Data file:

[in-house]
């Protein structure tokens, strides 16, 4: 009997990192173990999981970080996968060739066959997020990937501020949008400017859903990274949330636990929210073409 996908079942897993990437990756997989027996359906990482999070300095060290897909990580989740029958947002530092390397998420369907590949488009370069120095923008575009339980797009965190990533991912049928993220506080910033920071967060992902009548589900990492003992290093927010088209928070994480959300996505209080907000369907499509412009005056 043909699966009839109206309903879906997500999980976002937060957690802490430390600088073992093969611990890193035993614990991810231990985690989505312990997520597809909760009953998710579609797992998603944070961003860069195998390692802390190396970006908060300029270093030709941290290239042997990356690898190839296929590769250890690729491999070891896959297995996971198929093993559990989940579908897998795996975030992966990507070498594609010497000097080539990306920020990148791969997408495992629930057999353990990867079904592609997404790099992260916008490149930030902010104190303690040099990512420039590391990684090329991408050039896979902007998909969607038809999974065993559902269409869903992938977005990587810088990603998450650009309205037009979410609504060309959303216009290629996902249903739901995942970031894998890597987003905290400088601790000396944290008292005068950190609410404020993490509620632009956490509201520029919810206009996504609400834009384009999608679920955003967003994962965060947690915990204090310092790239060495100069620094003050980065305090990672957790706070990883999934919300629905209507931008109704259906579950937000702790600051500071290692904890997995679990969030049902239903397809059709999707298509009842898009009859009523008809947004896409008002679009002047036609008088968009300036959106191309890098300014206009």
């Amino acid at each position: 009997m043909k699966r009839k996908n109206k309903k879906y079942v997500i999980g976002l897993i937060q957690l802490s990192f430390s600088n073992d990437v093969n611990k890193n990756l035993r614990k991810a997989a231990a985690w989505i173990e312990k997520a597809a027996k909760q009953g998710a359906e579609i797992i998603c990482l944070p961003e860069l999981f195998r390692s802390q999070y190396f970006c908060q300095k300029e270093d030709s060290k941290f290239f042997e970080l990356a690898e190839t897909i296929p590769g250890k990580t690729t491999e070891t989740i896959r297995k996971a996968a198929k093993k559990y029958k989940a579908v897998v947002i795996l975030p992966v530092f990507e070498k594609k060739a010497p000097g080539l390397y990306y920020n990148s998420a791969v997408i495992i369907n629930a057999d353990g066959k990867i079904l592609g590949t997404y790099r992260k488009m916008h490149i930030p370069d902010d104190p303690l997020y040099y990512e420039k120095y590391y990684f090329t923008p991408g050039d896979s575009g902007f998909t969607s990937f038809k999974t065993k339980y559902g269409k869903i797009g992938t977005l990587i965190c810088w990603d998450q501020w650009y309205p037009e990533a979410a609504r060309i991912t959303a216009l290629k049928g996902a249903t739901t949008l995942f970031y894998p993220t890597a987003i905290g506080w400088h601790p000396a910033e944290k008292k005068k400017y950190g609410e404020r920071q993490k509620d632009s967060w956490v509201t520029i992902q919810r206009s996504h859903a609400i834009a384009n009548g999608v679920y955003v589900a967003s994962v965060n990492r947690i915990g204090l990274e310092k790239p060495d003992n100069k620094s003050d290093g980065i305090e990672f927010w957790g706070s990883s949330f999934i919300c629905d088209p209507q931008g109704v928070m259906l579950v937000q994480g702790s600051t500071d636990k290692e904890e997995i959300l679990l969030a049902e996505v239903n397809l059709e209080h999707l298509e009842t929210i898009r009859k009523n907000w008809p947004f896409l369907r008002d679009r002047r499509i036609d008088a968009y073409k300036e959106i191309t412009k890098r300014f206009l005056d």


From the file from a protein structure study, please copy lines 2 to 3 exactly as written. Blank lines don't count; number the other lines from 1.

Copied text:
């Protein structure tokens, strides 16, 4: 009997990192173990999981970080996968060739066959997020990937501020949008400017859903990274949330636990929210073409 996908079942897993990437990756997989027996359906990482999070300095060290897909990580989740029958947002530092390397998420369907590949488009370069120095923008575009339980797009965190990533991912049928993220506080910033920071967060992902009548589900990492003992290093927010088209928070994480959300996505209080907000369907499509412009005056 043909699966009839109206309903879906997500999980976002937060957690802490430390600088073992093969611990890193035993614990991810231990985690989505312990997520597809909760009953998710579609797992998603944070961003860069195998390692802390190396970006908060300029270093030709941290290239042997990356690898190839296929590769250890690729491999070891896959297995996971198929093993559990989940579908897998795996975030992966990507070498594609010497000097080539990306920020990148791969997408495992629930057999353990990867079904592609997404790099992260916008490149930030902010104190303690040099990512420039590391990684090329991408050039896979902007998909969607038809999974065993559902269409869903992938977005990587810088990603998450650009309205037009979410609504060309959303216009290629996902249903739901995942970031894998890597987003905290400088601790000396944290008292005068950190609410404020993490509620632009956490509201520029919810206009996504609400834009384009999608679920955003967003994962965060947690915990204090310092790239060495100069620094003050980065305090990672957790706070990883999934919300629905209507931008109704259906579950937000702790600051500071290692904890997995679990969030049902239903397809059709999707298509009842898009009859009523008809947004896409008002679009002047036609008088968009300036959106191309890098300014206009």
């Amino acid at each position: 009997m043909k699966r009839k996908n109206k309903k879906y079942v997500i999980g976002l897993i937060q957690l802490s990192f430390s600088n073992d990437v093969n611990k890193n990756l035993r614990k991810a997989a231990a985690w989505i173990e312990k997520a597809a027996k909760q009953g998710a359906e579609i797992i998603c990482l944070p961003e860069l999981f195998r390692s802390q999070y190396f970006c908060q300095k300029e270093d030709s060290k941290f290239f042997e970080l990356a690898e190839t897909i296929p590769g250890k990580t690729t491999e070891t989740i896959r297995k996971a996968a198929k093993k559990y029958k989940a579908v897998v947002i795996l975030p992966v530092f990507e070498k594609k060739a010497p000097g080539l390397y990306y920020n990148s998420a791969v997408i495992i369907n629930a057999d353990g066959k990867i079904l592609g590949t997404y790099r992260k488009m916008h490149i930030p370069d902010d104190p303690l997020y040099y990512e420039k120095y590391y990684f090329t923008p991408g050039d896979s575009g902007f998909t969607s990937f038809k999974t065993k339980y559902g269409k869903i797009g992938t977005l990587i965190c810088w990603d998450q501020w650009y309205p037009e990533a979410a609504r060309i991912t959303a216009l290629k049928g996902a249903t739901t949008l995942f970031y894998p993220t890597a987003i905290g506080w400088h601790p000396a910033e944290k008292k005068k400017y950190g609410e404020r920071q993490k509620d632009s967060w956490v509201t520029i992902q919810r206009s996504h859903a609400i834009a384009n009548g999608v679920y955003v589900a967003s994962v965060n990492r947690i915990g204090l990274e310092k790239p060495d003992n100069k620094s003050d290093g980065i305090e990672f927010w957790g706070s990883s949330f999934i919300c629905d088209p209507q931008g109704v928070m259906l579950v937000q994480g702790s600051t500071d636990k290692e904890e997995i959300l679990l969030a049902e996505v239903n397809l059709e209080h999707l298509e009842t929210i898009r009859k009523n907000w008809p947004f896409l369907r008002d679009r002047r499509i036609d008088a968009y073409k300036e959106i191309t412009k890098r300014f206009l005056d």